So, can Cannes cope with the GSM World Congress?
Im off to the Cote dAzur. Its my duty. Its time to go to Europes biggest wireless show, set, as always, in one of Europes smaller conference venues: the Palais des Festivals et des Congrés, in Cannes, in the South of France.
Its the venue that is the attraction, in one sense. And in another, its the venue that is the problem.
Cannes 2005 will be a success. No doubt about it. Nobody with pretenses to eminence in wireless can afford to be absent. And nobody who makes their living by networking with those pretentious people (like I do!) can fail to follow them there.
“This years Congress has a record level of speaking expertise with 107 tier-one board-level speakers, including 56 CEOs,” proclaims the conference Web site.
Its not just the keynote speakers that professional name-droppers (like myself) are keen to meet. Yes, this is a rare chance to bump into Rene Obermann, CEO of T-Mobile International, and a rather less rare chance to interview Stelios Haji-Ioannou, founder of easyGroup (EasyJet, EasyPC, EasyCar, and so on). Or, theres the possibility of eavesdropping on a conversation between Jonathan Schwartz, president and COO of Sun Microsystems, or a conversation between Joe Ziskin, global vice president of telecoms at IBM and Pascal Debon, president of carrier networks at Nortel Networks. Wonderful! But they arent the only attraction. Its the delegates, too.
The point of networking with people is, hopefully, to make friends with those who are still obscure. Im one of those people who can expect PalmOne President Ed Colligan to return my calls—not because he sees me as a “key journalist” (though naturally, I hope he does) but because I knew him when he was an unknown kid struggling to launch Palm at that early Demo conference in Indian Wells. That was in the days when the concept of a PDA was seen by most mainstream pundits as somewhere between quaint and silly.
And its on that level that I have my queries about Cannes.
Will the GSM World
Congress Go the Way of Comdex?”>
This year, make no mistake, you have to be there. If you are a major, established industry figure, 2005 is one of those chances to meet and greet your other established peers and do deals as if they would be hard to do by formal arrangement. That goes without saying.
But a convention has to do more than that. I watched Comdex from its inception in Atlantic City, through the “Towering Inferno” disaster in the old MGM Grand in Las Vegas, right up to its peak. I stopped going in the mid-1990s, because the people I needed to meet were no longer going. And within a decade, the show was dead.
Those people—the ones I need to meet—are the startups. I dont mean startups who have substantial venture capital lined up behind a coherent business plan; nor do I mean the people who poisoned Comdex (and who are now poisoning Computex)—the box-shifting vendors of bin-ends and show specials. I mean the people who have a great idea and need to meet potential partners who can help them turn that idea into a business plan.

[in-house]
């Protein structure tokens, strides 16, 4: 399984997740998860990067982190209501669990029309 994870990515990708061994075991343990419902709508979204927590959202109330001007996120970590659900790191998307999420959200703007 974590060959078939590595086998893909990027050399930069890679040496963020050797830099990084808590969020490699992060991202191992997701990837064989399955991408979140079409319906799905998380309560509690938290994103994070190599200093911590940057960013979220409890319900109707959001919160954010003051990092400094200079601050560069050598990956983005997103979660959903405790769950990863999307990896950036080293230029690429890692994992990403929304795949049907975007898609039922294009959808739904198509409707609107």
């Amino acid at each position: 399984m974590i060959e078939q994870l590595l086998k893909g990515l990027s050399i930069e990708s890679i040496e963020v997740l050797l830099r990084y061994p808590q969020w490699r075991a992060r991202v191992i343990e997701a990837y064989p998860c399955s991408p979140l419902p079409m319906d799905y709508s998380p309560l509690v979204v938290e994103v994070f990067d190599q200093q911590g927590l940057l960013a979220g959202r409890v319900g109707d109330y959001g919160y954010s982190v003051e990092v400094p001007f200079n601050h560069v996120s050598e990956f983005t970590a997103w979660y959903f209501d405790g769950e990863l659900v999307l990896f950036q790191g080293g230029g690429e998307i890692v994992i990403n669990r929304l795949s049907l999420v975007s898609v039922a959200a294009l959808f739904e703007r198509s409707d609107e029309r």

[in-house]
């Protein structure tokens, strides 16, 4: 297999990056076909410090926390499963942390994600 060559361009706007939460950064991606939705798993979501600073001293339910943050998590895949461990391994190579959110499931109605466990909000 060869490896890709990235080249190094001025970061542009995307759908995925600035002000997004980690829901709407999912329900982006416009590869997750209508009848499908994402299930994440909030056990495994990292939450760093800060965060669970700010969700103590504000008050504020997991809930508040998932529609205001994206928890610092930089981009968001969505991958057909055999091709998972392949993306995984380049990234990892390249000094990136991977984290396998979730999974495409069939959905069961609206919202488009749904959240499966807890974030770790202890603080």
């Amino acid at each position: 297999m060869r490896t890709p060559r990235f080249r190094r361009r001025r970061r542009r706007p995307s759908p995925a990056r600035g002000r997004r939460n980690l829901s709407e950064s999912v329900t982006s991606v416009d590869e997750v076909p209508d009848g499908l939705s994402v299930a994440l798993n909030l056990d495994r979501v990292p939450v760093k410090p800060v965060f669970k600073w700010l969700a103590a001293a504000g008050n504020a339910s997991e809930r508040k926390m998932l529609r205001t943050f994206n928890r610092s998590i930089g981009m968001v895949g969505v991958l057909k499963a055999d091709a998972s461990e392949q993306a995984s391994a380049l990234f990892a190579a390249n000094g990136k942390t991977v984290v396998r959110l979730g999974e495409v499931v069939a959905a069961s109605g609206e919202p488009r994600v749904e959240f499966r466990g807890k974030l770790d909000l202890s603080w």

The trouble is, wireless—all sorts of wireless—is big business. The entry fee to a big successful conference and exhibition is high in this market. And so the opportunities you could find at a smaller exhibition in a new industry, for a few hundred dollars, are simply not available to bright kids straight out of college, working with a couple of friends, and who have a nearly working prototype to demonstrate.
Its not just the cost of a booth, horrifying though that would be to our bright kids. Its the city itself.
Cannes is not a big town. Its a place with a big population of permanent residents and an even bigger summertime population of wealthy holiday-makers. Youd think that in winter there would be ample hotel space, and in one sense there is. Theres enough hotel space for the really wealthy corporate plutocrats, at any rate.
Last year, even though I had a good budget, I found myself staying nearly 50 miles outside the city of Cannes. All rooms in Cannes and Nice were booked a year earlier. So I had to take a taxi into town and out of town each day. It was not just exhausting; it was darned expensive. And my hotel, which normally is a tiny roadside inn charging moderate country prices for a room and very reasonable prices for food, had racked up the price list until it rivaled anything you could spend in Nice or Cannes.
The year before that, I had to stay in Monaco on the Italian border. I neednt explain, probably, that the principality of Monaco is not where youll find a large concentration of people on limited incomes.
Whether the organizers can rise to the logistical challenge this creates depends on whether they recognize the threat.
Its not all bad news. Last year, I was one of several visitors who exploded in public rage over the connectivity provided for Internet access at the show. The organizers had fouled up the system three years on the go, and when we got there and found that the only option was a truly “arm and leg”-priced program from France Telecom, tempers boiled up to ignition point.
This year, the promise is of free public Wi-Fi for all delegates.
OK, a promise is one thing; the expertise to execute is another. Ive seen too many big conventions attempt to provide campuswide WLAN services and fail. Ill believe it works when I get there and find that it works.
But at least the organizers have recognized their previous failure, and are working to repair the damage. Lets hope they do something similar as far as the venue is concerned.
Check out eWEEK.coms for the latest news, reviews and analysis on mobile and wireless computing.